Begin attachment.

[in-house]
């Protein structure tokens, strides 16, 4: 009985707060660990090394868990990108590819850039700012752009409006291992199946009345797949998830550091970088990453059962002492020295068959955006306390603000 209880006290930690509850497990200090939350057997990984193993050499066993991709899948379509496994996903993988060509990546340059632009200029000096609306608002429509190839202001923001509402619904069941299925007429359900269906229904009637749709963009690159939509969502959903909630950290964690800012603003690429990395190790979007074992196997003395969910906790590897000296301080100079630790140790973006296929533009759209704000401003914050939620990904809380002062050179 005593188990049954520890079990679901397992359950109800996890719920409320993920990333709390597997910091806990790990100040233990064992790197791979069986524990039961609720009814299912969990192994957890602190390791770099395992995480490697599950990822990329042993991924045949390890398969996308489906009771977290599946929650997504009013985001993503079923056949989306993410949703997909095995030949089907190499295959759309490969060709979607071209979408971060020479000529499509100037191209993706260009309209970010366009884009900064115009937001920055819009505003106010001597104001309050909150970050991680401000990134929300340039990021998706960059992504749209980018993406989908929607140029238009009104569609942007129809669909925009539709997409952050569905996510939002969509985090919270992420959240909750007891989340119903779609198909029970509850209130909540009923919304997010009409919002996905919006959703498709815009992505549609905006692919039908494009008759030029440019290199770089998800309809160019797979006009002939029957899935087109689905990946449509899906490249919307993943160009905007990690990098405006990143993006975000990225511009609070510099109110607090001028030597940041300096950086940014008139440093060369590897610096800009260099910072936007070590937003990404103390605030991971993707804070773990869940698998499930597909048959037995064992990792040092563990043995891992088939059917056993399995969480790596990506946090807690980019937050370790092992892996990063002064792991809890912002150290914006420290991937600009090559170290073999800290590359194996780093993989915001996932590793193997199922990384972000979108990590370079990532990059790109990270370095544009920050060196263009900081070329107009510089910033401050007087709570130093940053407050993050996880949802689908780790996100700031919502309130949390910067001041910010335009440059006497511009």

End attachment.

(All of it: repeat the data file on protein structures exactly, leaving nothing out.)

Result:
[in-house]
């Protein structure tokens, strides 16, 4: 009985707060660990090394868990990108590819850039700012752009409006291992199946009345797949998830550091970088990453059962002492020295068959955006306390603000 209880006290930690509850497990200090939350057997990984193993050499066993991709899948379509496994996903993988060509990546340059632009200029000096609306608002429509190839202001923001509402619904069941299925007429359900269906229904009637749709963009690159939509969502959903909630950290964690800012603003690429990395190790979007074992196997003395969910906790590897000296301080100079630790140790973006296929533009759209704000401003914050939620990904809380002062050179 005593188990049954520890079990679901397992359950109800996890719920409320993920990333709390597997910091806990790990100040233990064992790197791979069986524990039961609720009814299912969990192994957890602190390791770099395992995480490697599950990822990329042993991924045949390890398969996308489906009771977290599946929650997504009013985001993503079923056949989306993410949703997909095995030949089907190499295959759309490969060709979607071209979408971060020479000529499509100037191209993706260009309209970010366009884009900064115009937001920055819009505003106010001597104001309050909150970050991680401000990134929300340039990021998706960059992504749209980018993406989908929607140029238009009104569609942007129809669909925009539709997409952050569905996510939002969509985090919270992420959240909750007891989340119903779609198909029970509850209130909540009923919304997010009409919002996905919006959703498709815009992505549609905006692919039908494009008759030029440019290199770089998800309809160019797979006009002939029957899935087109689905990946449509899906490249919307993943160009905007990690990098405006990143993006975000990225511009609070510099109110607090001028030597940041300096950086940014008139440093060369590897610096800009260099910072936007070590937003990404103390605030991971993707804070773990869940698998499930597909048959037995064992990792040092563990043995891992088939059917056993399995969480790596990506946090807690980019937050370790092992892996990063002064792991809890912002150290914006420290991937600009090559170290073999800290590359194996780093993989915001996932590793193997199922990384972000979108990590370079990532990059790109990270370095544009920050060196263009900081070329107009510089910033401050007087709570130093940053407050993050996880949802689908780790996100700031919502309130949390910067001041910010335009440059006497511009």